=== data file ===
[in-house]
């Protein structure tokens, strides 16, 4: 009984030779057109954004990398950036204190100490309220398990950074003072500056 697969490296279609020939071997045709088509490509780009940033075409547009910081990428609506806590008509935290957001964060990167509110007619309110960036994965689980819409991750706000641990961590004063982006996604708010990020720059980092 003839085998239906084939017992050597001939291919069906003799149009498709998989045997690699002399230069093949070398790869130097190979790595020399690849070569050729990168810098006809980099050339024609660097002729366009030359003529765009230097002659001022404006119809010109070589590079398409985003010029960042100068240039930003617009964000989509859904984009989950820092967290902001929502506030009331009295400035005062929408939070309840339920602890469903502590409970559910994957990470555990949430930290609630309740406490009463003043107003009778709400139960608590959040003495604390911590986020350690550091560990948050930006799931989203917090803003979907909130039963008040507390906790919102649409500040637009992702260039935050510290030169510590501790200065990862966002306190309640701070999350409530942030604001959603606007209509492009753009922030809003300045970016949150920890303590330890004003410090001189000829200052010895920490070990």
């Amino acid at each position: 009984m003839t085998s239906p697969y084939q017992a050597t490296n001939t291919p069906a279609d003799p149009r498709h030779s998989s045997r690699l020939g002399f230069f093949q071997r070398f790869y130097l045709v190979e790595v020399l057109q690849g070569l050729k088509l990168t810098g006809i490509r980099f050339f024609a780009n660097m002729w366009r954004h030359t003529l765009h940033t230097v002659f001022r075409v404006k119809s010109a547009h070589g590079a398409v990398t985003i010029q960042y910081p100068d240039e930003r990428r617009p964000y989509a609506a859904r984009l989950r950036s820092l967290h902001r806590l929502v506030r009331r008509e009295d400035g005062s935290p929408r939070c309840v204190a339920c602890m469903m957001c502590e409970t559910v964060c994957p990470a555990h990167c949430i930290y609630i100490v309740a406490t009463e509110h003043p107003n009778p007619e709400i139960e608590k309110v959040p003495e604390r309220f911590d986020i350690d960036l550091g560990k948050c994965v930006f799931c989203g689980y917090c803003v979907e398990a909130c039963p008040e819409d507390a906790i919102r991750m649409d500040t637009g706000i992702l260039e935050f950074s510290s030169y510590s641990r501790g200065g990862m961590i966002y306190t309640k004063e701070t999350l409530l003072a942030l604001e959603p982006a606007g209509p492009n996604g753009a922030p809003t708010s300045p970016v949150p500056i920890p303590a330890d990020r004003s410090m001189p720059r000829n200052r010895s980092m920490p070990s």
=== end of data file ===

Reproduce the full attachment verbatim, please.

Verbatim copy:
[in-house]
């Protein structure tokens, strides 16, 4: 009984030779057109954004990398950036204190100490309220398990950074003072500056 697969490296279609020939071997045709088509490509780009940033075409547009910081990428609506806590008509935290957001964060990167509110007619309110960036994965689980819409991750706000641990961590004063982006996604708010990020720059980092 003839085998239906084939017992050597001939291919069906003799149009498709998989045997690699002399230069093949070398790869130097190979790595020399690849070569050729990168810098006809980099050339024609660097002729366009030359003529765009230097002659001022404006119809010109070589590079398409985003010029960042100068240039930003617009964000989509859904984009989950820092967290902001929502506030009331009295400035005062929408939070309840339920602890469903502590409970559910994957990470555990949430930290609630309740406490009463003043107003009778709400139960608590959040003495604390911590986020350690550091560990948050930006799931989203917090803003979907909130039963008040507390906790919102649409500040637009992702260039935050510290030169510590501790200065990862966002306190309640701070999350409530942030604001959603606007209509492009753009922030809003300045970016949150920890303590330890004003410090001189000829200052010895920490070990």
């Amino acid at each position: 009984m003839t085998s239906p697969y084939q017992a050597t490296n001939t291919p069906a279609d003799p149009r498709h030779s998989s045997r690699l020939g002399f230069f093949q071997r070398f790869y130097l045709v190979e790595v020399l057109q690849g070569l050729k088509l990168t810098g006809i490509r980099f050339f024609a780009n660097m002729w366009r954004h030359t003529l765009h940033t230097v002659f001022r075409v404006k119809s010109a547009h070589g590079a398409v990398t985003i010029q960042y910081p100068d240039e930003r990428r617009p964000y989509a609506a859904r984009l989950r950036s820092l967290h902001r806590l929502v506030r009331r008509e009295d400035g005062s935290p929408r939070c309840v204190a339920c602890m469903m957001c502590e409970t559910v964060c994957p990470a555990h990167c949430i930290y609630i100490v309740a406490t009463e509110h003043p107003n009778p007619e709400i139960e608590k309110v959040p003495e604390r309220f911590d986020i350690d960036l550091g560990k948050c994965v930006f799931c989203g689980y917090c803003v979907e398990a909130c039963p008040e819409d507390a906790i919102r991750m649409d500040t637009g706000i992702l260039e935050f950074s510290s030169y510590s641990r501790g200065g990862m961590i966002y306190t309640k004063e701070t999350l409530l003072a942030l604001e959603p982006a606007g209509p492009n996604g753009a922030p809003t708010s300045p970016v949150p500056i920890p303590a330890d990020r004003s410090m001189p720059r000829n200052r010895s980092m920490p070990s």